Gransnet forums

Ask a gran


(23 Posts)
mischief Fri 24-Feb-17 18:02:16

We try to explain to my gd the reason why she can't do something or why this happens etc., and unfortunately now she asks 'Why?' whenever we say anything and when we give an answer, it's 'Why?' again and so it goes on. Has anyone got an answer to this? A phrase that she can't ask why to, or do we just have to wait until she is through this phase? It's really irritating.

stillaliveandkicking Fri 24-Feb-17 18:07:19

"Because I said why" smile

SueDonim Fri 24-Feb-17 18:10:31

How old is she? If she's a toddler, I'd just resort to the good old 'Because I say so!' grin

BlueBelle Fri 24-Feb-17 18:13:42

Just wait

stillaliveandkicking Fri 24-Feb-17 18:21:31

Or you can always say "I don't know either".

Jayh Fri 24-Feb-17 18:22:59

Say to her.
" I can read your mind and I am going to say something and you are going to answer "Why?" The answer is because I say so! "

Luckygirl Fri 24-Feb-17 18:23:19

Oh - it is a lovely phase - I love it when they do that - just enjoy! smile

She will be a cynical teenager soon and will know it all!

willsmadnan Fri 24-Feb-17 18:47:43

I encouraged DDl to always ask why..... always question every thing she didn't understand or didn't agree with (it was the Swinging Sixties ). I have to say I wasn't quite so liberal-minded with DD2 10 years later! Littles need no encouragement to say the word ..NO is another easy word to learn!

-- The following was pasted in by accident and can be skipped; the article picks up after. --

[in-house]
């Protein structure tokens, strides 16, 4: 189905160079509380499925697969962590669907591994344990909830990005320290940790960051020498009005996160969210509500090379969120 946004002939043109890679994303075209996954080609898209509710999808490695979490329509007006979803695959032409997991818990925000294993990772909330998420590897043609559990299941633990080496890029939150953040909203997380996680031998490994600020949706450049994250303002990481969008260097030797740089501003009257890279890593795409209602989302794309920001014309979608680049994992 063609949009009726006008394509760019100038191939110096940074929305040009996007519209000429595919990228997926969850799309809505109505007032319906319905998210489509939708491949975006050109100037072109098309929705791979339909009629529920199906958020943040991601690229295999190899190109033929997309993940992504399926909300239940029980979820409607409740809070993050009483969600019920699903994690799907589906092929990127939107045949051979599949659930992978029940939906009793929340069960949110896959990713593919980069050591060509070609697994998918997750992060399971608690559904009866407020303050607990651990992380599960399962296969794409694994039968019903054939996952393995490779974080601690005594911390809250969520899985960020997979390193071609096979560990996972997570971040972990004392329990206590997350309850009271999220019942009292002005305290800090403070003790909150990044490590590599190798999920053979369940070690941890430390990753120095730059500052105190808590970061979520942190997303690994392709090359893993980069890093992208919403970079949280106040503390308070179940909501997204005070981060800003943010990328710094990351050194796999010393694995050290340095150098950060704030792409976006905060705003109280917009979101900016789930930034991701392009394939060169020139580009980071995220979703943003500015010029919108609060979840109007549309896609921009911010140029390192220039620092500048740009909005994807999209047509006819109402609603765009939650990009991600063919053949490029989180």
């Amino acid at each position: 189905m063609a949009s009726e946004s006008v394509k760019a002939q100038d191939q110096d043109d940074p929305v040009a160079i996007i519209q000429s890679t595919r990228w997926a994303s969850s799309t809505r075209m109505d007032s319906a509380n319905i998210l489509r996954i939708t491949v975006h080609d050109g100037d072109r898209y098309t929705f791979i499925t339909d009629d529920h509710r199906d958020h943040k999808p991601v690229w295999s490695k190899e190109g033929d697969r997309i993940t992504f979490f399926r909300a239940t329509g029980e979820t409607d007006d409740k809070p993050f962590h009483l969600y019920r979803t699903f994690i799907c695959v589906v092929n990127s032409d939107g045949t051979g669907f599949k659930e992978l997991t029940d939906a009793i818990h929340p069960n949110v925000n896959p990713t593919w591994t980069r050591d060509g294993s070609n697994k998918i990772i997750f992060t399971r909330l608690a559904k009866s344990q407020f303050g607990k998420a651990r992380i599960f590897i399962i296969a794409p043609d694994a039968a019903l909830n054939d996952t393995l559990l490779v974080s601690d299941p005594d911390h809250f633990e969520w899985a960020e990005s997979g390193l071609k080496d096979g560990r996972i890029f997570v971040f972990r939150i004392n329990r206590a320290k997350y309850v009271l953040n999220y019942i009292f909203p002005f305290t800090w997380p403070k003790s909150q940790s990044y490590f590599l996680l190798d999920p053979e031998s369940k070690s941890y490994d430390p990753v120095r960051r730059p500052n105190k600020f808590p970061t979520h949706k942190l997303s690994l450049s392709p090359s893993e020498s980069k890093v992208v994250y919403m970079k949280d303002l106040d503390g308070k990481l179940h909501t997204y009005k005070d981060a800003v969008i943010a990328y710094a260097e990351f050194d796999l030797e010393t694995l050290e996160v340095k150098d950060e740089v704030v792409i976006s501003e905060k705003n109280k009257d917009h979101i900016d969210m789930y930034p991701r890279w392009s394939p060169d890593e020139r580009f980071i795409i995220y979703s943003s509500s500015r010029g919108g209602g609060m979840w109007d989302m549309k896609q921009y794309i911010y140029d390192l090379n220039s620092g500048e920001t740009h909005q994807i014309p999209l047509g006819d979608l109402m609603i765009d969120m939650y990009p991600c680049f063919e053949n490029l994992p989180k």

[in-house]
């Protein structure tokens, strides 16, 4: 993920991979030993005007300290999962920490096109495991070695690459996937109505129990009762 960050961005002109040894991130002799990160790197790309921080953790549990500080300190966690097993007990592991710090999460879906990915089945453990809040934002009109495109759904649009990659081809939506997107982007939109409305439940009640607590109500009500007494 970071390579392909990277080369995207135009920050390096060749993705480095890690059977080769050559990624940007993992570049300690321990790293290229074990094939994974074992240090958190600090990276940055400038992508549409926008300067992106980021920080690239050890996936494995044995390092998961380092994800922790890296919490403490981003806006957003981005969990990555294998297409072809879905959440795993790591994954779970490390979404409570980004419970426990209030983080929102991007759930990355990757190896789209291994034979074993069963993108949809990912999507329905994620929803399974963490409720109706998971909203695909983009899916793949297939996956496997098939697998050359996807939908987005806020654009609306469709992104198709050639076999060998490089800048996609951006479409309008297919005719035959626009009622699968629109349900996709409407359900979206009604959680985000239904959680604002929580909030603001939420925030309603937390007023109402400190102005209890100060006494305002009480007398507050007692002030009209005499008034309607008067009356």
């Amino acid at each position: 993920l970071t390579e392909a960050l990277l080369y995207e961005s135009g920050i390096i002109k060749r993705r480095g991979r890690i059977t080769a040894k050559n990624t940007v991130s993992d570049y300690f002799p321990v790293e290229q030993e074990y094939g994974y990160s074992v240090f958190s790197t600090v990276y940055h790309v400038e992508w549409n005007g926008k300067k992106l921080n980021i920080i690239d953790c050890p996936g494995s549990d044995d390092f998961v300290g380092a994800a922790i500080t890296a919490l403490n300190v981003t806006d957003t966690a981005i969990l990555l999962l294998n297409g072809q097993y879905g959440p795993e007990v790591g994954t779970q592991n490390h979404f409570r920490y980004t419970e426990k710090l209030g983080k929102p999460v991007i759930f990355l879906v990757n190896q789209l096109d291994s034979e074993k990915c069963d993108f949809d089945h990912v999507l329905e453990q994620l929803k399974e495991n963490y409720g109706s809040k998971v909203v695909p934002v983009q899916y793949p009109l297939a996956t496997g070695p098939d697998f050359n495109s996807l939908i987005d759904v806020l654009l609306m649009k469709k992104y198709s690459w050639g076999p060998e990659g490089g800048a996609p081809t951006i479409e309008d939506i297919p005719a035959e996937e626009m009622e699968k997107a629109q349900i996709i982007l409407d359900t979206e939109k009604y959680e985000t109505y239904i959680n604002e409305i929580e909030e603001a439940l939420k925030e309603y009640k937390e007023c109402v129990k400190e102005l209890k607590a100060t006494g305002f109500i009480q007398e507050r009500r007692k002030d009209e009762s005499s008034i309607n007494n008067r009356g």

It's really annoying I know but as GPs, most of us have a little more time and (hopefully) patience to deal with the 'Why'. It is important to their future development that they question things. It is irritating , but bear with it. 'All things will pass'smile

petra Fri 24-Feb-17 18:58:29

Some child psychologists think that children keep asking 'why' to keep us engaged in conversation.

Wheniwasyourage Fri 24-Feb-17 19:04:40

You could always try "Why not?" and see what she says?

Iam64 Fri 24-Feb-17 19:06:37

Luckygirl is so right, enjoy the phase, it will soon be over.

willsmadnan -I was a young mother in the early 70's to my first child. I encouraged her to question everything, as you did and like you, I wasn't quite so liberal with my next two children, 13 years later. I suspect it made life much easier for them, as well as for me. Our current youngest grandchildren haven't reached asking Why? They simply throw themselves on the floor and kick their legs and arms if told No, or thwarted. Once they're able to vocalise their frustration, or ask WHY I'm sure the leg kicking will disappear.

Nelliemoser Fri 24-Feb-17 19:29:50

Petra I think that is the main reason for children doing it. Particularly at bedtime funnily enough.

We really don't need psychologists to work that one out. grin

Grannybags Fri 24-Feb-17 21:37:00

My mum used to say "because the Wallypug comes from Why!" which would silence me but my son would just ask why again whenever I tried to use it on him!

thatbags Fri 24-Feb-17 21:44:45